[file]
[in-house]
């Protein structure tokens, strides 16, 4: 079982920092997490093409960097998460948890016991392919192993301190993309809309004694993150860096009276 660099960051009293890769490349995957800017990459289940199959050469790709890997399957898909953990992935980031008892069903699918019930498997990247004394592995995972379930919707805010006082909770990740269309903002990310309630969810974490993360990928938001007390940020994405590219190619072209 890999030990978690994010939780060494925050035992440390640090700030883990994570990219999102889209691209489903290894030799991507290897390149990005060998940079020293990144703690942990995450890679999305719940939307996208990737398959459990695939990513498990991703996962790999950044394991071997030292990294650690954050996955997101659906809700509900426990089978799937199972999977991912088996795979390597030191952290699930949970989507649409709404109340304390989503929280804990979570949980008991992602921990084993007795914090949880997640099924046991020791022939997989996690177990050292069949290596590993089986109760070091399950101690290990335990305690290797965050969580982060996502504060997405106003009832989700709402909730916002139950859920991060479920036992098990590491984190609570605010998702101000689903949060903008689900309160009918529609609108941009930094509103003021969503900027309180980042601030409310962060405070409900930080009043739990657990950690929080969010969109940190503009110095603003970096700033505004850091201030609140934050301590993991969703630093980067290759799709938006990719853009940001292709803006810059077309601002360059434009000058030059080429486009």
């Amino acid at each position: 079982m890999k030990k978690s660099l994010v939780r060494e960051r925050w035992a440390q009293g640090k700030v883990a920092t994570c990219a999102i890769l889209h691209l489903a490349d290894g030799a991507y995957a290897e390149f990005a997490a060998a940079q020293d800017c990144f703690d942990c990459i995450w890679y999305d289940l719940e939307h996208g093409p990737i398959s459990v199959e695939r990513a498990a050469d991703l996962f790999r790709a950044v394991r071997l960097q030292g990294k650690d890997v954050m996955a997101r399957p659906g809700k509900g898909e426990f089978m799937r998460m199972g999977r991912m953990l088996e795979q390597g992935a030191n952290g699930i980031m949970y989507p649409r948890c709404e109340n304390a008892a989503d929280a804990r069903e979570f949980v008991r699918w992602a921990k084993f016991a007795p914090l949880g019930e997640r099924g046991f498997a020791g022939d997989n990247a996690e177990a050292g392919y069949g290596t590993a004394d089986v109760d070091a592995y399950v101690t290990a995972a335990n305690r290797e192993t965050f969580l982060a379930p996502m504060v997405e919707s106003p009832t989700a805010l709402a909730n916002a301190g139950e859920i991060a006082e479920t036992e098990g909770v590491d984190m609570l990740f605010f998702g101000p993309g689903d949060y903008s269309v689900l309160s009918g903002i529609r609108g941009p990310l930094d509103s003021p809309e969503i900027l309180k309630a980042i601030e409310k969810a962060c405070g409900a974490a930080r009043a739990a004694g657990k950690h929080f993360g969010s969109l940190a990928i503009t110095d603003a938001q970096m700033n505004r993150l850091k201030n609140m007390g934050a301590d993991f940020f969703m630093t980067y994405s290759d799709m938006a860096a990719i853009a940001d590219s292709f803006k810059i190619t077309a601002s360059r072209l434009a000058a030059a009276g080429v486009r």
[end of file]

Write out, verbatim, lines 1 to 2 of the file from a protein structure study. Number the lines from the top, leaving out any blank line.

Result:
[in-house]
């Protein structure tokens, strides 16, 4: 079982920092997490093409960097998460948890016991392919192993301190993309809309004694993150860096009276 660099960051009293890769490349995957800017990459289940199959050469790709890997399957898909953990992935980031008892069903699918019930498997990247004394592995995972379930919707805010006082909770990740269309903002990310309630969810974490993360990928938001007390940020994405590219190619072209 890999030990978690994010939780060494925050035992440390640090700030883990994570990219999102889209691209489903290894030799991507290897390149990005060998940079020293990144703690942990995450890679999305719940939307996208990737398959459990695939990513498990991703996962790999950044394991071997030292990294650690954050996955997101659906809700509900426990089978799937199972999977991912088996795979390597030191952290699930949970989507649409709404109340304390989503929280804990979570949980008991992602921990084993007795914090949880997640099924046991020791022939997989996690177990050292069949290596590993089986109760070091399950101690290990335990305690290797965050969580982060996502504060997405106003009832989700709402909730916002139950859920991060479920036992098990590491984190609570605010998702101000689903949060903008689900309160009918529609609108941009930094509103003021969503900027309180980042601030409310962060405070409900930080009043739990657990950690929080969010969109940190503009110095603003970096700033505004850091201030609140934050301590993991969703630093980067290759799709938006990719853009940001292709803006810059077309601002360059434009000058030059080429486009």